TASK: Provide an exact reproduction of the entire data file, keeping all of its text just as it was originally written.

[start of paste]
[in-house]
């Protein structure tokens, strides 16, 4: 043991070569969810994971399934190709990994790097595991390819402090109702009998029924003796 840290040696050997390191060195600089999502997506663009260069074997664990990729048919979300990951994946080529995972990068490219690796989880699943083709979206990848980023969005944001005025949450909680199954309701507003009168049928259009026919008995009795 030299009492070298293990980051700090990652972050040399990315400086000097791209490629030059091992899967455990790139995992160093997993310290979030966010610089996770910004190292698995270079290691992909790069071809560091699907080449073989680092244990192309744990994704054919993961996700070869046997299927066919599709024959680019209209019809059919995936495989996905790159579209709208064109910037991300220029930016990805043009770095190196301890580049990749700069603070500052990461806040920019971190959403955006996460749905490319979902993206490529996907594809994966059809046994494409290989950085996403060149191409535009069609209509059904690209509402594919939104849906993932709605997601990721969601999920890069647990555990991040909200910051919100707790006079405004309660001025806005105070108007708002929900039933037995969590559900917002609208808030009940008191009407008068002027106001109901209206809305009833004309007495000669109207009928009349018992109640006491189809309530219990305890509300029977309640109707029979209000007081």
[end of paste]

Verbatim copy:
[in-house]
């Protein structure tokens, strides 16, 4: 043991070569969810994971399934190709990994790097595991390819402090109702009998029924003796 840290040696050997390191060195600089999502997506663009260069074997664990990729048919979300990951994946080529995972990068490219690796989880699943083709979206990848980023969005944001005025949450909680199954309701507003009168049928259009026919008995009795 030299009492070298293990980051700090990652972050040399990315400086000097791209490629030059091992899967455990790139995992160093997993310290979030966010610089996770910004190292698995270079290691992909790069071809560091699907080449073989680092244990192309744990994704054919993961996700070869046997299927066919599709024959680019209209019809059919995936495989996905790159579209709208064109910037991300220029930016990805043009770095190196301890580049990749700069603070500052990461806040920019971190959403955006996460749905490319979902993206490529996907594809994966059809046994494409290989950085996403060149191409535009069609209509059904690209509402594919939104849906993932709605997601990721969601999920890069647990555990991040909200910051919100707790006079405004309660001025806005105070108007708002929900039933037995969590559900917002609208808030009940008191009407008068002027106001109901209206809305009833004309007495000669109207009928009349018992109640006491189809309530219990305890509300029977309640109707029979209000007081």